Heading for a Wedding
Smith Poll for Hiddush: 83% of Israeli Secular Jews do not object to a family member marrying a patrilineal Jewish partner
Hiddush releases public opinion statistics on freedom of marriage on the eve of Knesset lobby for Civil Equality and Pluralism. Rabbi Regev, Hiddush CEO: "We should not miss this historic opportunity created the recent elections to establish civil marriage in Israel."
Russian immigrants marry an informal marriage ceremony on Valentine's Dayon Dizengoff Square. The bride is not recognized in Israel as a Jew, so the couple can not marry in Israel officially. 04.08.2009. Photography: Miriam Alster, Flash 90
The Smith Research Institute and Hiddush – Freedom of Religion for Israel conducted a poll which found that 57% of the Jewish population in Israel (83% of secular Jews) do not object to a family member marrying a partner who comes from an immigrant family and whose father is Jewish, but mother is not. The polling data was released anticipation of the launching of the Knesset lobby for Civil Equality and Pluralism, headed by MK Nitzan Horovitz (Meretz) which is taking place in the Knesset on Monday, March 4, 2013. The gathering will focus on the battle over freedom of marriage in Israel.
The inquiry focused on attitudes of Israeli Jews regarding marriage to a spouse who is not Jewish according to Orthodox Jewish law. Among the new immigrants themselves, 77% expressed no objection to this situation while 23% did object. The Orthodox and Ultra-Orthodox populations, however, consistently oppose a potential marriage between a family member and a patrilineal Jew; 93% among the orthodox, 94% among ultra-Orthodox. The annual "Israel Religion and State Index" conducted by the Smith institute for Hiddush, continuously demonstrates that approximately 60% of the Jewish Israelis support government recognition of all options of marriage (including civil marriage and marriages officiated by Reform and Conservative Rabbis). In the 2012 Index, 59% of the Jewish population expressed support for freedom of marriage. Of the new immigrants that were polled, 90% support recognition of all forms of marriage and among secular Jews, 86% are in support. Among those who were planning to vote for Yesh Atid, support was at 85%.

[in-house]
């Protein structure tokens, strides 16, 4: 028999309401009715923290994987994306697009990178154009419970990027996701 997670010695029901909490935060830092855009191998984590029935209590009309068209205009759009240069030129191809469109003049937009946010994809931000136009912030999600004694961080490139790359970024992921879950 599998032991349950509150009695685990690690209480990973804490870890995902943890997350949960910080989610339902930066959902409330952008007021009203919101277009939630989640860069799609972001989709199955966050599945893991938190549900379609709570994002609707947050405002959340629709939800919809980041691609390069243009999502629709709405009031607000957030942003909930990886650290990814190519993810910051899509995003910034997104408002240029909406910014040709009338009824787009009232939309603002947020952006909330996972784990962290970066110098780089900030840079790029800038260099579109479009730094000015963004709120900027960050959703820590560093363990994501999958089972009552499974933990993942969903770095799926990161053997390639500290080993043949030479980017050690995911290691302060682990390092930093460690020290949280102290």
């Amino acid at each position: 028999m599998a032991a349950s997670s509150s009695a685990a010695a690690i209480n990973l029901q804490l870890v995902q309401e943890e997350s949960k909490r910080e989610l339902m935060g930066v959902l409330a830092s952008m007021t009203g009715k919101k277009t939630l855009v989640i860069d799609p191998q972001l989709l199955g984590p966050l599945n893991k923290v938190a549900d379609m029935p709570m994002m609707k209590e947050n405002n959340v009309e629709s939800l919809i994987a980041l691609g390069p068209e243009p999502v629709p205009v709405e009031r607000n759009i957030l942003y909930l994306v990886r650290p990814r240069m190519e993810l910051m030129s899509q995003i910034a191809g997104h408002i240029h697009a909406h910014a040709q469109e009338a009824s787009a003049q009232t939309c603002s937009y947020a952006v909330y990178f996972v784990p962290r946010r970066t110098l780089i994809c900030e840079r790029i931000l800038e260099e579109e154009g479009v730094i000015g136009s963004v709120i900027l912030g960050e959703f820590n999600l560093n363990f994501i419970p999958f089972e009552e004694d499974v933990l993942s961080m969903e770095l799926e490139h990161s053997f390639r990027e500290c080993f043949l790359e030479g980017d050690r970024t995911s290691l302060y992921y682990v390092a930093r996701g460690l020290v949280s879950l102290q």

The overwhelming majority of the public clearly rejects the current reality in which hundreds of thousands of new immigrants are denied the basic human right of created a legally-protected family."
Rabbi Uri Regev, President of Hiddush, said that, "these findings unequivocally demonstrate that the general public is eager to see civil marriage introduced in Israel as well as recognition of marriage in the non-orthodox denominations. This reflects both the wide public support of freedom of religion and also a desire to ensure the integration and absorption of new immigrant families, which includes the ability to legally marry in Israel. The overwhelming majority of the public clearly rejects the current reality in which hundreds of thousands of new immigrants are denied the basic human right of created a legally-protected family."
Rabbi Regev emphasized that, "the elections created a historic opportunity to establish civil marriage in Israel as was repeatedly promised by Yesh Atid chair, Yair Lapid. We should not allow this opportunity slip by." Regev called on the "Jewish Home" to recognize that " the fundamentalist orthodox monopoly over marriage and divorce is one of the most devisive issues among Jews in Israel and around the world. Not only will introducing freedom of marriage not split the people, it will draw the general public closer to Judaism and help alleviate many of the current societal frictions."
*The poll was conducted in mid- January 2013 among a representative sample of 500 respondents representing the adult Jewish population in Israel. The question posed to the respondents was "Would you object on principle to a male or female family member marrying a new immigrant spouse whose father is Jewish and mother is not?"